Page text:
Besides, the above-stated canons of public expenditure, a few more canons are also suggested by some other economists. They are given as follows:

(5) Canon of Elasticity- This canon requires that the expenditure policy of the State should be able to change itself with the change in circumstances of the country, i.e., the public expenditure should be able to expand or contract according to the requirements and circumstances of the country. In fact, this canon aims that the policy of public expenditure should possess such an elasticity that it may not fail in times of emergency like war or in financing large development programmes. In other words, public expenditure should be carried out in such a way that the diversion of resources in a time of emergency from one head to another may not upset the economic life of the country, for example, the construction of houses may be postponed in times of war.

(6) Canon of Equitable Distribution- This canon requires that the public expenditure should be carried out in such a way that the inequalities in the distribution of income are reduced, i.e., public expenditure should ensure just and equitable distribution of income among different groups of the community. This objective can be achieved by conferring more benefits on the poor section of the community by way of public expenditure in the form of medical, education, housing, old age pension, etc. This canon is more significant for the countries where there are large inequalities in the distribution of income, and hence developing countries like India have given it a practical shape in the economic activities of the Stae and their fiscal policies, for example, priority in employment and benefits in education are provided for some backward classes of the community. Similarly, some institutions have been established for the benefit and development of only small farmers, and weaker sections of the community. i.e. Integrated Rural Development Programme (IRDP).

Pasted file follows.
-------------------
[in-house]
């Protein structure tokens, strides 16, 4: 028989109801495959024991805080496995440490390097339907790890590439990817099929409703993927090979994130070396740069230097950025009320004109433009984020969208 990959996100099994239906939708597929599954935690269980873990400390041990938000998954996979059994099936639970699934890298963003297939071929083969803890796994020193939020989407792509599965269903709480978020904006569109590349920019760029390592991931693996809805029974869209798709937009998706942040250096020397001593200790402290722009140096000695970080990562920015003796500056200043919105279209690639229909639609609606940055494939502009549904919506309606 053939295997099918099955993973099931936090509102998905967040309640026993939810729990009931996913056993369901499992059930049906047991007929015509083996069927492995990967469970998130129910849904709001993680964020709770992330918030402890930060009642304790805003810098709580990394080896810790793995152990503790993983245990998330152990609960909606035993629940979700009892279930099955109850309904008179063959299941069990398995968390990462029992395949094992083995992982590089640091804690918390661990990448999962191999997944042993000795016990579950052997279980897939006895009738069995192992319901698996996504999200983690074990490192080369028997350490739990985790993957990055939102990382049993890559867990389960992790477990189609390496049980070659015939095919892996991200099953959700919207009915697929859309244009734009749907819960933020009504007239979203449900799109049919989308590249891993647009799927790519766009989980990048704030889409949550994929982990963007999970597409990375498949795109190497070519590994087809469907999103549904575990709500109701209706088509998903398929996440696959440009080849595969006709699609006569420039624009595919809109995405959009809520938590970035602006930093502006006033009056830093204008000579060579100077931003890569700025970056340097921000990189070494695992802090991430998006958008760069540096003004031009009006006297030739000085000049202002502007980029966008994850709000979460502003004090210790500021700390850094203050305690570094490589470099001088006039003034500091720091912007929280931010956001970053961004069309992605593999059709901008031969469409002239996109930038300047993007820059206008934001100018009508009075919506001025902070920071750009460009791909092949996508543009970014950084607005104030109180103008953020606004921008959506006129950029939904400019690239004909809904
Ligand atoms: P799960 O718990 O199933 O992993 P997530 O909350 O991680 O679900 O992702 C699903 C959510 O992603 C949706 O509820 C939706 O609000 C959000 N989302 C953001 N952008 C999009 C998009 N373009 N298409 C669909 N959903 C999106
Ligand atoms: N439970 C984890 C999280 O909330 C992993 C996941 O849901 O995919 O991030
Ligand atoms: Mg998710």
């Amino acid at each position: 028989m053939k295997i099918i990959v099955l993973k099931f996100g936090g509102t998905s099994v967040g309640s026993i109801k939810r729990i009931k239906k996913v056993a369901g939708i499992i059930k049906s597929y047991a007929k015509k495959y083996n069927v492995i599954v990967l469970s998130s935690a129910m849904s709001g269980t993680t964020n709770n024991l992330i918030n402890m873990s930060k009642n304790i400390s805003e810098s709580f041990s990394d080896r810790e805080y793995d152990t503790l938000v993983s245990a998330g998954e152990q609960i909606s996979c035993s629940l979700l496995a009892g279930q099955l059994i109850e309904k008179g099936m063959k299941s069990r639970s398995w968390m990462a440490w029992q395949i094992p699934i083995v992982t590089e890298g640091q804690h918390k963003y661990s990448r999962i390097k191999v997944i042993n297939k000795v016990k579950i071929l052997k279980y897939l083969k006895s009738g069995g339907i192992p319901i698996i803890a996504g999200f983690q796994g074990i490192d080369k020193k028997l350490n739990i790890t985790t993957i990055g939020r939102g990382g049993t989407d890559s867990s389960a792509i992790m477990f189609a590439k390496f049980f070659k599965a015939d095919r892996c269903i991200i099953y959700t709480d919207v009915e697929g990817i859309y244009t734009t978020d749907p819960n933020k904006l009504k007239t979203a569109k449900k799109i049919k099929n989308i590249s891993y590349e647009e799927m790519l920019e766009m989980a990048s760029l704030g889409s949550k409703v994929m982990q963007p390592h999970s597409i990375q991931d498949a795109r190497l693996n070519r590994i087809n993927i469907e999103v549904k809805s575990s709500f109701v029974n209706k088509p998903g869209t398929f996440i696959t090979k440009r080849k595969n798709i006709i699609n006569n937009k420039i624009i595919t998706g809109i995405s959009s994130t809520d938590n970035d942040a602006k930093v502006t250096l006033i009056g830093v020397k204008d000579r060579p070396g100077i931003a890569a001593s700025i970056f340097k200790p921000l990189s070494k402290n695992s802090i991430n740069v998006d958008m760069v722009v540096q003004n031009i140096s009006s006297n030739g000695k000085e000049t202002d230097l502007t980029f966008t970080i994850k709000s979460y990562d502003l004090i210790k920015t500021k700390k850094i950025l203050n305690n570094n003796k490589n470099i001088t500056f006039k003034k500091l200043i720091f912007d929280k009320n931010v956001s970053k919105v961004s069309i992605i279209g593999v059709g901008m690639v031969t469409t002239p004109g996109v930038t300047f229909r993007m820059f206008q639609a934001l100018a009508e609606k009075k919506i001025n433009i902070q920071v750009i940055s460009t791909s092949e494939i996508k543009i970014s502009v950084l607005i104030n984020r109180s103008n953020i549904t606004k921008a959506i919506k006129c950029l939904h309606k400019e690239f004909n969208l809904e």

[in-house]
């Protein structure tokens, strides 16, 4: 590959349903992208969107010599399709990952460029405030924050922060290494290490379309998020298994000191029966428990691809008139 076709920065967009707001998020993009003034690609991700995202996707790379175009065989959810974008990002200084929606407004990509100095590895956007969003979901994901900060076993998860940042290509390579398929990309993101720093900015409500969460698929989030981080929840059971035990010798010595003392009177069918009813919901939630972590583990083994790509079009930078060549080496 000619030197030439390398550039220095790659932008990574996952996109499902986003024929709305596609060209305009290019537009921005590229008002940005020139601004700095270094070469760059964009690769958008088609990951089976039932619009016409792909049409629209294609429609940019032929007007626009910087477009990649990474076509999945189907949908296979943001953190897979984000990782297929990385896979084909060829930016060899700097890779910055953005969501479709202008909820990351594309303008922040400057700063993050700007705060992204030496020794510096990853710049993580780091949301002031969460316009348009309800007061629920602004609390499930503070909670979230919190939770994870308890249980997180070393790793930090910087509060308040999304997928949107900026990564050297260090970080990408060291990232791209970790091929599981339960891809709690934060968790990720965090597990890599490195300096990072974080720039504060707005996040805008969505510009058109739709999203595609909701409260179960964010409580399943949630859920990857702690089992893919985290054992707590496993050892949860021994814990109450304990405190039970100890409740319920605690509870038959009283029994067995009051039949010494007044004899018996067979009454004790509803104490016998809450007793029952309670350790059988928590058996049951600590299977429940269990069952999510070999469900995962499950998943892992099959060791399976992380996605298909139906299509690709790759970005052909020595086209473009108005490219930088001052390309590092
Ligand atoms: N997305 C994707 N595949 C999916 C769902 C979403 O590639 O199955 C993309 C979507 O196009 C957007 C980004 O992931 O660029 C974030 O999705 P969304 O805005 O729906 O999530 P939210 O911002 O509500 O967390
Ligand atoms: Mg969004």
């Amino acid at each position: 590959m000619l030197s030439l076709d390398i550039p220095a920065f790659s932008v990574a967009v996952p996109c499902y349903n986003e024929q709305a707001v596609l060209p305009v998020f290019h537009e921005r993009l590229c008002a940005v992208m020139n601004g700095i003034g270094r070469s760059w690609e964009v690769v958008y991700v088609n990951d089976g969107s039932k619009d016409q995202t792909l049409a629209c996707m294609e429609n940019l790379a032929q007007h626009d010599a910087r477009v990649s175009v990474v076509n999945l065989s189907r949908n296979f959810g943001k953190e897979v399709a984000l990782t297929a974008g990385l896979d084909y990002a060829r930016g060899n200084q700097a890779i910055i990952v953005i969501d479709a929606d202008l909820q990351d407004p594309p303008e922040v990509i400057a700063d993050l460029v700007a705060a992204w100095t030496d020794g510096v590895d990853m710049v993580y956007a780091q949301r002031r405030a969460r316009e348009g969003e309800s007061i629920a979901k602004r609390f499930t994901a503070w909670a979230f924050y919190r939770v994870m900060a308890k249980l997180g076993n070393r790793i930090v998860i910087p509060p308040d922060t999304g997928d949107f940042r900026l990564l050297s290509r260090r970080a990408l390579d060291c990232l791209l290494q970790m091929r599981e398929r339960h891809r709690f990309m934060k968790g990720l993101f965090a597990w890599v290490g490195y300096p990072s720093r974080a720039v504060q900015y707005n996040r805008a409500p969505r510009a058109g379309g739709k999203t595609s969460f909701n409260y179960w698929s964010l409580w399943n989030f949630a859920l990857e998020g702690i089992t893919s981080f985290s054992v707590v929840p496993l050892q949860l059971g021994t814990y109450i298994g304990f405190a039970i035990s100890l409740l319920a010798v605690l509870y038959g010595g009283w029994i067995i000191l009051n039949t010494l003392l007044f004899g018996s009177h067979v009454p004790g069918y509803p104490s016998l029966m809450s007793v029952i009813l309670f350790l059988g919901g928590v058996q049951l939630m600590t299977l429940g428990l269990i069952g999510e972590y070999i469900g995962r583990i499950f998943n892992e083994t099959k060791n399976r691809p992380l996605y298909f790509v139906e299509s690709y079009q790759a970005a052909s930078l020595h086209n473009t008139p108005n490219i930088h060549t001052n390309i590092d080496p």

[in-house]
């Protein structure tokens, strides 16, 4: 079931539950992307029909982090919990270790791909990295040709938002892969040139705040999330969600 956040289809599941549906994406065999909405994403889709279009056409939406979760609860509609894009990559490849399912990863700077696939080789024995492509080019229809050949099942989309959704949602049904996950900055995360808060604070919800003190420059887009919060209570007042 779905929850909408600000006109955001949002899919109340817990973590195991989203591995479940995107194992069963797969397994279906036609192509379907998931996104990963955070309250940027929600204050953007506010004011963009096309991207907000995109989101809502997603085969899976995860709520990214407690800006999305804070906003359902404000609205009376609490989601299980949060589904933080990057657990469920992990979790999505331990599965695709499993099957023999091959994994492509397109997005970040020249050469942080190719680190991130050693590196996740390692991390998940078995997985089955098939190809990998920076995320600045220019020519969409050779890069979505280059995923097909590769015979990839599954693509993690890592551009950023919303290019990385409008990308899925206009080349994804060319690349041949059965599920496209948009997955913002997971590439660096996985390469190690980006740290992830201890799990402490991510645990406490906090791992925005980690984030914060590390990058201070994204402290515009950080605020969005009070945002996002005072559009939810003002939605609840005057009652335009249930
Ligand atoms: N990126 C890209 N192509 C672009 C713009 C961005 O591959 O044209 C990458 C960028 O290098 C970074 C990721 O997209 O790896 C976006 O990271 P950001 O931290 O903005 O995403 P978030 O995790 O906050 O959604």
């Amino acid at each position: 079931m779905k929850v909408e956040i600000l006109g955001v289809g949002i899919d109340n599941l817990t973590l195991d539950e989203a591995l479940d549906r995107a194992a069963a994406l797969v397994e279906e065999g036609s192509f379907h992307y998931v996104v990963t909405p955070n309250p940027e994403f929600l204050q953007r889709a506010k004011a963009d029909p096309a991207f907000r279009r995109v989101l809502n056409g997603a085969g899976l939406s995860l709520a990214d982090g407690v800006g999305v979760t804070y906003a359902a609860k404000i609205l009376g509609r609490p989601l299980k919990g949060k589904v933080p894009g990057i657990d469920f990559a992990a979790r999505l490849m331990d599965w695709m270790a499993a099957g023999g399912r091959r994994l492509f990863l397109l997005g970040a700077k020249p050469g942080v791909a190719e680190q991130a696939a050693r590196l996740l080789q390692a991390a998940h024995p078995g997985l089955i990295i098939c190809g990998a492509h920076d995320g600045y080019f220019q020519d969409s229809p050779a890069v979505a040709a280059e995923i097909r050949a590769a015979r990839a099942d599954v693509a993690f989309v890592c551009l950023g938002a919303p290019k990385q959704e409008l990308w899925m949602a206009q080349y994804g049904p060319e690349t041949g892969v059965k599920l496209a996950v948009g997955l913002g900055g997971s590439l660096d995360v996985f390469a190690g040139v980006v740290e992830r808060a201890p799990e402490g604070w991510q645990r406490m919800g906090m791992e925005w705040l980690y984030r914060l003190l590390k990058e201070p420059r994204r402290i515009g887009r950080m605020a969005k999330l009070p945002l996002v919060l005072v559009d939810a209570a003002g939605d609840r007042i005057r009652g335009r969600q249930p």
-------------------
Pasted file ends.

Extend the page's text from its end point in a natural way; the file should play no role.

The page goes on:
(7) Canon of Productivity- It implies that the expenditure policy of the State should encourage the production of the country as a whole. Obviously, more and more public expenditure should be directed towards productive and development purposes. It is more true for underdeveloped countries, “a vast expansion of public expenditure is needed to increase the output of social and public services and amenities for community consumption.” Hence, maximum employment, output, and income should be the primary goal of public expenditure.

Naturalism and its Forms
Principles of Naturalism
Hypothesis of Naturalism or Characteristics of Naturalistic Education
Life and Educational Ideas of John Locke
Prejudice-Its Nature and Removal
Eclectic Tendency and its Development in Education
Characteristics of Eclectic Tendency in Education
Contemporary Cultural Situation– NIOS